Ongoing research by the Beyond Our Shores Foundation (BOSF) shows U.S. recreational landings from the Gulf of Mexico, South Atlantic Bight, Mid-Atlantic Bight, and New England constitute the largest component of recorded landings when compared to countries that submit dolphinfish commercial landings to the Food and Agriculture Organization (FAO) for the Western Central Atlantic (WCA) Ocean. Not included in this graph, however, are 16 nations within the WCA that do not submit dolphinfish commercial landings to the FAO as well as recreational landings for jurisdictions throughout the Caribbean Sea and Tropical Atlantic; this data is needed in order to gather a more complete view of annual landings that can be used to better assess seasonal and interannual population trends. In addition, there are several unknowns related to the level of misreporting for nations that do submit
landings data as well as the level of dolphin bycatch among international longline vessels in the WCA (Fig. 4 below). Over the past month, BOSF has given two webinars to the South Atlantic Fishery Management Council (SAFMC) to update the Council on research conducted to date for the Dolphinfish Research Program (DRP) which included a detailed look at data collected throughout the tagging program as well as ongoing research in order to better document regional dolphinfish landings and fishing effort. These seminars were conducted upon request from SAFMC as the Council continues to gather information relative to Amendment 10 to the Dolphin Wahoo Fishery Management Plan. To review the slides we submitted to the SAFMC prior to the webinar please click here. The slides provide a fairly comprehensive review of research associated with the tagging program as well as additional slides on landings and effort data collected over the past several months. Here, we provide a brief overview of our research strategy on the latter.
In 1999, Dr. Robin Mahon published a paper entitled “Dolphinfish fisheries in the Caribbean Region” in Scientia Marina, a marine and fisheries science journal based in Barcelona, Spain, that provided the first thorough categorization of dolphinfish landings and fleet dynamics throughout the Caribbean Sea. Dr. Mahon used data up to 1995. Using Dr. Mahon’s work as a model, we have started to append 23 years of data to specific themes in his paper including trends in fishing effort for large pelagics, artisanal and small-scale fleets, large-scale commercial fleets; recreational fleets; fish aggregating devices (FADs), and trends in landings.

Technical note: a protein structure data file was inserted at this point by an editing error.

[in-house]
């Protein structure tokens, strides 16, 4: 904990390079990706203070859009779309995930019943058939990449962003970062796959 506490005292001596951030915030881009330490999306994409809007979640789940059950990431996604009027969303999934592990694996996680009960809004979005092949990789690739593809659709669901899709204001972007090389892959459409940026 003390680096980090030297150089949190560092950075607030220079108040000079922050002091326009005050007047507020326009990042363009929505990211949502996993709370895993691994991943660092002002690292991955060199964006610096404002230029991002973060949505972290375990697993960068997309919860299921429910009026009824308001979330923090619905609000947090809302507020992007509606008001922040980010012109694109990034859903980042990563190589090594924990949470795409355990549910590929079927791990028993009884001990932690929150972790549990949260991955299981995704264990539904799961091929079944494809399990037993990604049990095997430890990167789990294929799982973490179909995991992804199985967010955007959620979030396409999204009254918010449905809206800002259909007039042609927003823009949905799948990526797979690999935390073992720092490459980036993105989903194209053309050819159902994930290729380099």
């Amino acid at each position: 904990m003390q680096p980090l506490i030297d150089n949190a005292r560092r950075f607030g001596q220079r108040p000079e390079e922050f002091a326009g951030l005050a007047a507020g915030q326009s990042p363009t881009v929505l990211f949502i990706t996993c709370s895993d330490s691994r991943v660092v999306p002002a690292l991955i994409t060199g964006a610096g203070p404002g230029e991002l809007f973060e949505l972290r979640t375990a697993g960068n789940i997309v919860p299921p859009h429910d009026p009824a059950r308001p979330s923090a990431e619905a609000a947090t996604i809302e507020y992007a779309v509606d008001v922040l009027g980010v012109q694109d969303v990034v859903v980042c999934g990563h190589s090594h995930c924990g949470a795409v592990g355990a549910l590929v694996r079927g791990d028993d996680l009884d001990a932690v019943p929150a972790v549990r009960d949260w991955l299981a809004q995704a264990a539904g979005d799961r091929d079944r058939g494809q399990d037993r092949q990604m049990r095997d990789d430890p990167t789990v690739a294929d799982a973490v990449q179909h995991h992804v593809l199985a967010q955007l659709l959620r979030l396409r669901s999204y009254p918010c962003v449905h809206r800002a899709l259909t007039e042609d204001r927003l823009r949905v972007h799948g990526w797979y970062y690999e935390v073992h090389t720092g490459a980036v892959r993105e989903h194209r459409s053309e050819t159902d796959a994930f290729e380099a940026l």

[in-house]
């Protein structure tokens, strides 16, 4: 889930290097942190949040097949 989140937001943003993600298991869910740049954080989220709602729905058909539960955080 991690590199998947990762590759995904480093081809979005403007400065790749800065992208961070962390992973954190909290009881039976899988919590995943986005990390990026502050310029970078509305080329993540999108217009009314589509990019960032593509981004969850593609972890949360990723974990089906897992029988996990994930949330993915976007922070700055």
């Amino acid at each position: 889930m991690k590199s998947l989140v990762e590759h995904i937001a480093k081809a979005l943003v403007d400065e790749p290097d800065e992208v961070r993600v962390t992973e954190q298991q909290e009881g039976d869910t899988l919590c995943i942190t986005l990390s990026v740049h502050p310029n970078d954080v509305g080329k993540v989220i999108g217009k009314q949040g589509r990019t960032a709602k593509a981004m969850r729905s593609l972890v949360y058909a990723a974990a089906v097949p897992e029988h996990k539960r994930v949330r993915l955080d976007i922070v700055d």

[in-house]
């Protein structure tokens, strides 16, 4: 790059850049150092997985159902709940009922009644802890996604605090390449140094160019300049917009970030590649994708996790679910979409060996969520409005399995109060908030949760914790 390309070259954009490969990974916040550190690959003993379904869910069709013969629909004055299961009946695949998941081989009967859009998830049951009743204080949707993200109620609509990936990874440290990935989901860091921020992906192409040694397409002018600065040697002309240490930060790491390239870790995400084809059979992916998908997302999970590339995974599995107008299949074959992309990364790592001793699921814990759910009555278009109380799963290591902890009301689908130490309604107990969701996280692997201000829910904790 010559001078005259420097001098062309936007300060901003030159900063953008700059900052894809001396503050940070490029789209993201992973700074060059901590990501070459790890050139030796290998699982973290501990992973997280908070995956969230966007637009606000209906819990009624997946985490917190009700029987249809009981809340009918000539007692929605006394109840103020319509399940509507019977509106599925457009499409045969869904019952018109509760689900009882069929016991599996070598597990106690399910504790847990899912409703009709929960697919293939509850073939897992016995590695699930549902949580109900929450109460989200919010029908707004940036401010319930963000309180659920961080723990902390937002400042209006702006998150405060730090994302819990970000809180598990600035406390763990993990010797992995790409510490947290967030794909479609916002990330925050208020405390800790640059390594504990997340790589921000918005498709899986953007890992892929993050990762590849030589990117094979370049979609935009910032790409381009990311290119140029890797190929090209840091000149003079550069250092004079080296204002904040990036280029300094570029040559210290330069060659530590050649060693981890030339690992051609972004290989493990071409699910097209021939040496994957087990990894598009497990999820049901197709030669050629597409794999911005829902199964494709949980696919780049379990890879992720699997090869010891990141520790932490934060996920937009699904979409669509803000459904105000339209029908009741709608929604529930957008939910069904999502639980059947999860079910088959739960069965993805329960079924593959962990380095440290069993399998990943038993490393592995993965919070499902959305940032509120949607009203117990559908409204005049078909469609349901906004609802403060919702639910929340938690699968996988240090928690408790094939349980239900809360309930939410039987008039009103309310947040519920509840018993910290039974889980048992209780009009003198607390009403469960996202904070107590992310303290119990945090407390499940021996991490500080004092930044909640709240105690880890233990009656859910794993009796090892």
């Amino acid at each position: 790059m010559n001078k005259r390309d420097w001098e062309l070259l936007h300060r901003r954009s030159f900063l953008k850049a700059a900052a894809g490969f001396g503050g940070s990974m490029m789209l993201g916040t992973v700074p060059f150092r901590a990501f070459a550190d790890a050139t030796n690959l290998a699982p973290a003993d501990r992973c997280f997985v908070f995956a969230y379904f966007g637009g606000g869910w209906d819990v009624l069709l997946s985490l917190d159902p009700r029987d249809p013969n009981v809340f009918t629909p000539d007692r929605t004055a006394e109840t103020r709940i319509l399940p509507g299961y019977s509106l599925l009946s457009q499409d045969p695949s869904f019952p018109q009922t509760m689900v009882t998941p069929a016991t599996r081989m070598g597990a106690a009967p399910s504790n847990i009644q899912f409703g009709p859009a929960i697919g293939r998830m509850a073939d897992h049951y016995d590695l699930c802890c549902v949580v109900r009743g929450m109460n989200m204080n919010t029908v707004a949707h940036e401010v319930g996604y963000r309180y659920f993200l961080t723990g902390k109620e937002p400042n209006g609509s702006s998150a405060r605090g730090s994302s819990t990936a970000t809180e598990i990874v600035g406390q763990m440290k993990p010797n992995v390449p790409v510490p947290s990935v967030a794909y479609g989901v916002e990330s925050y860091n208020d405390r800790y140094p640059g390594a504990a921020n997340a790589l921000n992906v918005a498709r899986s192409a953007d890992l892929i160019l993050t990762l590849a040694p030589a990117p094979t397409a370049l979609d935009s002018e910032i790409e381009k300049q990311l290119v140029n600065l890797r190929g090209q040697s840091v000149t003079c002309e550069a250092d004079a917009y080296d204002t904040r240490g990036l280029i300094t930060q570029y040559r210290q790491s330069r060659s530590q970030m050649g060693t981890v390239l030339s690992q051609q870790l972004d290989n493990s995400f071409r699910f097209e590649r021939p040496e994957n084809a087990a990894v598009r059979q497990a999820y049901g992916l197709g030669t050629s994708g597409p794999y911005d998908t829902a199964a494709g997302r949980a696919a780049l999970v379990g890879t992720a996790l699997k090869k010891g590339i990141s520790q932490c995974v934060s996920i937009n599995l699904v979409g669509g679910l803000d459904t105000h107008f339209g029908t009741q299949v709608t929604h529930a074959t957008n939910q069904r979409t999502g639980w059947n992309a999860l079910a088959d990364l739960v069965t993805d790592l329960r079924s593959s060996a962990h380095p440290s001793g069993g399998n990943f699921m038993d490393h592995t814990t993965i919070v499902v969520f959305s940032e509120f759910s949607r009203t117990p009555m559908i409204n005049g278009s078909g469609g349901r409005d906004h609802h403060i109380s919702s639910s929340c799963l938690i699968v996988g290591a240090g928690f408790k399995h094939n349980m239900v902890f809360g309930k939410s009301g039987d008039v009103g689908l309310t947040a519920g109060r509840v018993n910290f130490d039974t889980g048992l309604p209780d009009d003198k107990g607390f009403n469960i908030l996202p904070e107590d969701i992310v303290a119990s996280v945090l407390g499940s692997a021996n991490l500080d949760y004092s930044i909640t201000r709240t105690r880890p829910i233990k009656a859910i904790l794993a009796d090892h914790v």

We have initiated conversations with many scientists around the region to gather information on those themes in effort to better categorize dolphinfish landings and effort throughout the Western Central Atlantic Ocean. Why do this? There are several reasons. First, at the highest level and as stated in Mahon’s paper, a modern stock assessment for dolphinfish has not been conducted in the Western Central Atlantic Ocean largely because attention is directed toward other large pelagic fishes, mainly tunas and billfishes, in ICCAT or at NOAA’s Southeast Fisheries Science Division. Secondly, there are several anecdotal reports from taggers and observations from our tagging program listed below by region that suggest changes to population dynamics:
|Region or Location and Observations|
|Mid-Atlantic Bight: Delayed start to season; Mostly small size fish (e.g., 15-25”)||Dominican Republic: Increasing recoveries at FADs|
|South Atlantic Bight: Shortened Season||Barbados: Sargassum leading to excellent catches year round|
|Florida Straits: Delayed start to the season; No large gaffer size fish (e.g., >36”)||Cayman Islands: Shorter season and lack of defined season peak|
|U.S. Caribbean Sea: Out of season catches at FADs||Cozumel: Size frequency changes - 20 lb fish to more 4 lb fish|
Finally, there are several unknowns regarding misreported landings, lack of any landings data, lack of effort data, fleet size and fishing fleet characteristics, as well as the magnitude of unknowns regarding bycatch among large-scale commercial longline fishing operations and purse seine activity throughout the region. An update to Mahon’s work will add to our understanding regarding dolphinfish fisheries throughout the WCA and serve as a similar undertaking that members states in the IATTC took to identify knowledge gaps and areas to focus work before they conducted a stock assessment in the southern portion of the Eastern Pacific Ocean in 2018.
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